Louisiana's general obligation bond rating took another hit Wednesday as S&P Global Ratings downgraded the state one notch to AA-minus from AA.
The rating outlook is negative, based largely on revenue woes.
"The rating action reflects our view of the state's persistently weak revenue collections stemming from prolonged contraction in the oil and gas industry coupled with weak individual and corporate income tax collections," S&P credit analyst Nora Wittstruck said in a statement.
S&P also dropped Louisiana's long-term rating on state appropriation bonds one notch to A-plus from AA-minus. The Pelican State's long-term rating on moral obligation bonds was lowered one notch to A-minus from A.
Louisiana's new AA-minus S&P rating is in line with the Aa3 Moody's Investors Service rating and AA-minus score from Fitch Ratings, both affirmed this week ahead of a $189 million GO bond sale scheduled to sell competitively March 22.
Moody's assigns a negative outlook and Fitch a stable outlook.
Moody's downgraded Louisiana one notch in February 2016 as the state grappled with a combined $3 billion shortfall. Fitch downgraded the state in April 2016.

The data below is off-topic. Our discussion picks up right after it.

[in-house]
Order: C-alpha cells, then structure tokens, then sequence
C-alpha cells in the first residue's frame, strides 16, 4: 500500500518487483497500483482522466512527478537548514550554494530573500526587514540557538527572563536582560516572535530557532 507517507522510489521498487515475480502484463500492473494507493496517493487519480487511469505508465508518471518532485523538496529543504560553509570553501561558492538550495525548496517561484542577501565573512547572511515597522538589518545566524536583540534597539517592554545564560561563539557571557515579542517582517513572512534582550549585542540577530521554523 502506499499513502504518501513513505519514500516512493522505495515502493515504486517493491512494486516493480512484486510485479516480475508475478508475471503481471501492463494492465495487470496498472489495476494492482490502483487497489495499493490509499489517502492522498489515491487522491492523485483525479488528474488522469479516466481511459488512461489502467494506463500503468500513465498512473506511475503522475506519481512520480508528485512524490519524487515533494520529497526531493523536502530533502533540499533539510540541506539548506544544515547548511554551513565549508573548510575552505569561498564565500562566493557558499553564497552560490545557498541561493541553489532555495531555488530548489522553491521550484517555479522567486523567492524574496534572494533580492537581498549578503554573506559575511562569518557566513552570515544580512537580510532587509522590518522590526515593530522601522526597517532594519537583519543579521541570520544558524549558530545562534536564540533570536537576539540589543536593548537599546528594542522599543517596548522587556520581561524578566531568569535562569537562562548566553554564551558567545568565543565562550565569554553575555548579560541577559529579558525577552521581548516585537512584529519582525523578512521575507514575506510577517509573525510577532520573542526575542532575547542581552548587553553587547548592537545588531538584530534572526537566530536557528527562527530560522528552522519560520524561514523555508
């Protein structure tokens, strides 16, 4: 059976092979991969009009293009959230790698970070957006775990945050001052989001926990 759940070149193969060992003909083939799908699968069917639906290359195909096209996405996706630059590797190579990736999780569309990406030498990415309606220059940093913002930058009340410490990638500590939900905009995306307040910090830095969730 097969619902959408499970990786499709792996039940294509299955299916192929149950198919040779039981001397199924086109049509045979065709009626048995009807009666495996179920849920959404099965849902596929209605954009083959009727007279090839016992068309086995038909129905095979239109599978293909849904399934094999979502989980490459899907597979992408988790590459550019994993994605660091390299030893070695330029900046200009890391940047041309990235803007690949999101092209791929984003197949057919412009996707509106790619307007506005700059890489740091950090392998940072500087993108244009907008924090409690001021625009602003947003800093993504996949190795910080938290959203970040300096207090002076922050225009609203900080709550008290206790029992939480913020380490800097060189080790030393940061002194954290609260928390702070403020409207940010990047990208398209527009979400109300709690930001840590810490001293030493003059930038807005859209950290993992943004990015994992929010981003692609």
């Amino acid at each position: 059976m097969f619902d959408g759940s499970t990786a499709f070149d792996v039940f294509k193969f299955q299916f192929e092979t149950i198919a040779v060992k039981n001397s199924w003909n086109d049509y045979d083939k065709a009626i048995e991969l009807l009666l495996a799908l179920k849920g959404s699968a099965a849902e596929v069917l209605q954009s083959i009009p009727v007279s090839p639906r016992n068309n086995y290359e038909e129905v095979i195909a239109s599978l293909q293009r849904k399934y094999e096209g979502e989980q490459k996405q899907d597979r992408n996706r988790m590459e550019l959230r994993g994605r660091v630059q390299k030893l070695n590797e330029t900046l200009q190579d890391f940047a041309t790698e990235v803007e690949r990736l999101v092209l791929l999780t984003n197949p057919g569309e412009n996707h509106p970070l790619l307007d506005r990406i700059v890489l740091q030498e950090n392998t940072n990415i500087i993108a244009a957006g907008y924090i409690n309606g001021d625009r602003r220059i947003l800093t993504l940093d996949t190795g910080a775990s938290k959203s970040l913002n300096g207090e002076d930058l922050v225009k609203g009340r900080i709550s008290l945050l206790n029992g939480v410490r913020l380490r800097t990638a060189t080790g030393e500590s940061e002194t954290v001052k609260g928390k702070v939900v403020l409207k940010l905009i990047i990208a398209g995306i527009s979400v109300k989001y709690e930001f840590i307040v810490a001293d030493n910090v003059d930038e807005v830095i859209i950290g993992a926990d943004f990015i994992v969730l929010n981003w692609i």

The Louisiana Legislature opted in February to close a $304 million mid-year budget gap by using reserves combined with other spending cuts.
"The credit rating agencies are echoing what I, and many in the legislature, have said for a long time – structural tax and budget reform is critically important for our state's future,' Gov. John Bel Edwards said in a statement Wednesday.
"There is a responsible way that we can reform our tax structure to make it fair and predictable for businesses and also bring in sufficient revenue to support the state services a vast majority of state legislators believes is important to maintain for their constituents," he said.